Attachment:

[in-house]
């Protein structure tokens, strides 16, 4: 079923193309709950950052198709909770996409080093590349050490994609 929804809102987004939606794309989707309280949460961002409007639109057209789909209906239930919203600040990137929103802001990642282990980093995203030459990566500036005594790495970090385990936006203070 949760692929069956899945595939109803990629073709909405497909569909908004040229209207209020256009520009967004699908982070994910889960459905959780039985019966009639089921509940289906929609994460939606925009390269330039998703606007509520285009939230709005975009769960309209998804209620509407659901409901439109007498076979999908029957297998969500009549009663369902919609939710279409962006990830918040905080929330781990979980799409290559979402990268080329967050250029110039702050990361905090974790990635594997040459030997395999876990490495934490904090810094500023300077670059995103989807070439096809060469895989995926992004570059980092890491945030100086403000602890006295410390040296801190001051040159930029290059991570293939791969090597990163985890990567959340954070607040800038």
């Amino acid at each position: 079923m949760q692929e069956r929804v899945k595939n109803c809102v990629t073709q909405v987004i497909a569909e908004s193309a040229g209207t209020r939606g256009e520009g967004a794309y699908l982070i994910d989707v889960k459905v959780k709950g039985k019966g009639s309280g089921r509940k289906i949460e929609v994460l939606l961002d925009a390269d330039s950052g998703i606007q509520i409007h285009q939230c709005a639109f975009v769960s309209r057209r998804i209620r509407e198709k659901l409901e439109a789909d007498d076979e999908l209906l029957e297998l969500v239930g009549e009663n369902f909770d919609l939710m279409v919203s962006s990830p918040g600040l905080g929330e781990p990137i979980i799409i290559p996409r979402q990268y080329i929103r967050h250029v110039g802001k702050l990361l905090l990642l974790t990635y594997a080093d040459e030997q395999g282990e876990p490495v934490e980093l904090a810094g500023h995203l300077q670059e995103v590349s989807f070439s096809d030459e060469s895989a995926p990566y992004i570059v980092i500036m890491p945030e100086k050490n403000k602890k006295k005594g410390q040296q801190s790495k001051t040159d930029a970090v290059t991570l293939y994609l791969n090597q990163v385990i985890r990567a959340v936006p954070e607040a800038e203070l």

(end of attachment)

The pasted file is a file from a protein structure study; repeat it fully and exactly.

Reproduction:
[in-house]
């Protein structure tokens, strides 16, 4: 079923193309709950950052198709909770996409080093590349050490994609 929804809102987004939606794309989707309280949460961002409007639109057209789909209906239930919203600040990137929103802001990642282990980093995203030459990566500036005594790495970090385990936006203070 949760692929069956899945595939109803990629073709909405497909569909908004040229209207209020256009520009967004699908982070994910889960459905959780039985019966009639089921509940289906929609994460939606925009390269330039998703606007509520285009939230709005975009769960309209998804209620509407659901409901439109007498076979999908029957297998969500009549009663369902919609939710279409962006990830918040905080929330781990979980799409290559979402990268080329967050250029110039702050990361905090974790990635594997040459030997395999876990490495934490904090810094500023300077670059995103989807070439096809060469895989995926992004570059980092890491945030100086403000602890006295410390040296801190001051040159930029290059991570293939791969090597990163985890990567959340954070607040800038």
């Amino acid at each position: 079923m949760q692929e069956r929804v899945k595939n109803c809102v990629t073709q909405v987004i497909a569909e908004s193309a040229g209207t209020r939606g256009e520009g967004a794309y699908l982070i994910d989707v889960k459905v959780k709950g039985k019966g009639s309280g089921r509940k289906i949460e929609v994460l939606l961002d925009a390269d330039s950052g998703i606007q509520i409007h285009q939230c709005a639109f975009v769960s309209r057209r998804i209620r509407e198709k659901l409901e439109a789909d007498d076979e999908l209906l029957e297998l969500v239930g009549e009663n369902f909770d919609l939710m279409v919203s962006s990830p918040g600040l905080g929330e781990p990137i979980i799409i290559p996409r979402q990268y080329i929103r967050h250029v110039g802001k702050l990361l905090l990642l974790t990635y594997a080093d040459e030997q395999g282990e876990p490495v934490e980093l904090a810094g500023h995203l300077q670059e995103v590349s989807f070439s096809d030459e060469s895989a995926p990566y992004i570059v980092i500036m890491p945030e100086k050490n403000k602890k006295k005594g410390q040296q801190s790495k001051t040159d930029a970090v290059t991570l293939y994609l791969n090597q990163v385990i985890r990567a959340v936006p954070e607040a800038e203070l």